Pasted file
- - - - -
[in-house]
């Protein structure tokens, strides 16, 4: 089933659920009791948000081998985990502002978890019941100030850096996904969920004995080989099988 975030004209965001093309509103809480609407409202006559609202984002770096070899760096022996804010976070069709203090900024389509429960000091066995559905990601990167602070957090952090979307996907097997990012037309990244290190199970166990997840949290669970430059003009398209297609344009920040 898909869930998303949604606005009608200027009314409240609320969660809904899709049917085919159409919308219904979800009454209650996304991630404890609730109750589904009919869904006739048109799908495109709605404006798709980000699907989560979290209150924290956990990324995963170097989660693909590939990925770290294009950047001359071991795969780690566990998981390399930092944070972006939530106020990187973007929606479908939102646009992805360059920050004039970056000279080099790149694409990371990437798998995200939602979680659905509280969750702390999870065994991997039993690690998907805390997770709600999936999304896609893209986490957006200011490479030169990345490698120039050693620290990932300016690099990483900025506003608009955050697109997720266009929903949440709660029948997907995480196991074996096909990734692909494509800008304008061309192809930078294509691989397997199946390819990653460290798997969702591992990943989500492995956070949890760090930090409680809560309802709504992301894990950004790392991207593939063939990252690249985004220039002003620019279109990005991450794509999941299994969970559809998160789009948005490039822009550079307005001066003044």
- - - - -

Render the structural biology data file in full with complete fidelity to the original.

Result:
[in-house]
């Protein structure tokens, strides 16, 4: 089933659920009791948000081998985990502002978890019941100030850096996904969920004995080989099988 975030004209965001093309509103809480609407409202006559609202984002770096070899760096022996804010976070069709203090900024389509429960000091066995559905990601990167602070957090952090979307996907097997990012037309990244290190199970166990997840949290669970430059003009398209297609344009920040 898909869930998303949604606005009608200027009314409240609320969660809904899709049917085919159409919308219904979800009454209650996304991630404890609730109750589904009919869904006739048109799908495109709605404006798709980000699907989560979290209150924290956990990324995963170097989660693909590939990925770290294009950047001359071991795969780690566990998981390399930092944070972006939530106020990187973007929606479908939102646009992805360059920050004039970056000279080099790149694409990371990437798998995200939602979680659905509280969750702390999870065994991997039993690690998907805390997770709600999936999304896609893209986490957006200011490479030169990345490698120039050693620290990932300016690099990483900025506003608009955050697109997720266009929903949440709660029948997907995480196991074996096909990734692909494509800008304008061309192809930078294509691989397997199946390819990653460290798997969702591992990943989500492995956070949890760090930090409680809560309802709504992301894990950004790392991207593939063939990252690249985004220039002003620019279109990005991450794509999941299994969970559809998160789009948005490039822009550079307005001066003044």